ISACA Journal
Volume 3, 2,016 


Information Ethics: Moral Dialogue on the IT-leveraged Economy 

Vasant Raval, DBA, CISA, ACMA 

We face moral questions in four “spheres,” or roles: as a person, as an economic agent, as a company leader and beyond a firm’s boundaries.1 Although the world of work has existed for a long period of time, perhaps since the beginning of human existence, the idea of a business as a separate sphere was crystallized only as the work roles became more apparent and structured, as in the agricultural society, then in the industrial age and, more recently, in the knowledge economy. Moral dialogue on the role of a firm within and beyond its boundaries is more recent than dialogue on the role of a person in private life. As the economy keeps evolving, nuances, if not the character of ethical dilemma, take on new colors. The purpose of this column is to explore moral questions in the new, technology-dominant economy.

In dealing with the ethics of business firms, we are often guided by Freeman’s separation thesis,2 which says that people tend to treat an issue as a business decision distinctly separate from the same issue as a moral decision. Perhaps the comfort level of the decision maker is high when the two are dealt with separately. However, in as much as this makes the exercise less messy, the discreteness both simplifies and marginalizes the uncertainty and fuzziness of ethics.3 A natural order of treatment here should be a joint, concurrent, integrated debate on both the business and ethical issues.

Perhaps it was easier in the distant past to separate a business decision from its ethical side. But this is not feasible in most situations anymore. A decision has ethical consequences and, in turn, dealing with such ethical consequences could result in a reconsideration of the business decision. As if this is not complicated enough, the decision scenario becomes even more challenging as we bring the societal implications into consideration. If a hypothetical organization were an entity isolated from society, ethical considerations would probably have a well-defined boundary. However, the inevitable presence of the society in the background weighs in, often heavily, on the moral grounds. In the past, a business’s impact on society was probably not as vivid, but in recent decades, the recognition that the ethics of a business entity could widely impact the society is evident. Businesses should—and most of them probably do—project ethical consciousness to bring society into its consequential decisions. From environmental pollution to lead-contaminated potable water,4 an economic entity can no longer disregard the societal threads in its moral fabric.

Business, Society and Technology

In the distant past, technology was often visualized in the form of an artifact, an idea, a product or a process. The invention of the wheel or the printing press was likely driven in the absence of an explicit consideration of its moral consequences to society. There was the separation of technology from its potential use in the consideration of ethics. Even the economywide considerations of ethical consequences of an artifact were neutral or socially controlled. From this perspective, one tends to think of technology or its artifact as value neutral. For example, one might argue that a printing press is value neutral and its value in use depends on its user.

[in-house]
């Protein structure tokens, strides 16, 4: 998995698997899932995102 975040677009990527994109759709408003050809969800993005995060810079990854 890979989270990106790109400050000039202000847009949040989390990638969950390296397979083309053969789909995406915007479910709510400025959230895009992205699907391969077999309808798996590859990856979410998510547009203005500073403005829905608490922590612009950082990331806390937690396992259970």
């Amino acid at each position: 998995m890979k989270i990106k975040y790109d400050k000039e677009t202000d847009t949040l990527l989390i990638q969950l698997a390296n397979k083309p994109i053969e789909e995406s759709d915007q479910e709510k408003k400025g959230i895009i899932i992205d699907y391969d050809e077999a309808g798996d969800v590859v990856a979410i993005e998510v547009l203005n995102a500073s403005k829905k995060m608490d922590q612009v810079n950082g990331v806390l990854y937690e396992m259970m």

In reality, however, technological innovations influence society and often shape the behavior of humanity over time. Thus, “the assumption that artifacts [of technology] are separate and either outside the influence of humans or completely within the purview of human wishes misses the intersection of society and technology where the two are not separate.”5 In fact, technological innovations of recent decades have been heavily value laden for the society and, as a consequence, the intersection of society and technology has become a critical component of ethical analysis. The most graphic example of this is the scrimmage between privacy rights and the desire to bring people together on a given platform such as Facebook.

The interconnectedness of society and technology is often incubated in businesses, where research and development of technology—especially applied research—produces avenues for future cash flows.

The motivations for enterprises such as Facebook, Twitter and LinkedIn are sourced in specific business applications of technology, although the broader technology may have its birthplace somewhere else (e.g., Stanford University [California, USA] or the Massachusetts Institute of Technology [MIT], USA). One could presume that it is the business that should weigh in on the powers of the technology (it is “playing with”) on society as a whole as far into the future as possible. In this manner, the triad of business, society and technology is often driven by what a business or an industry does in the technology space.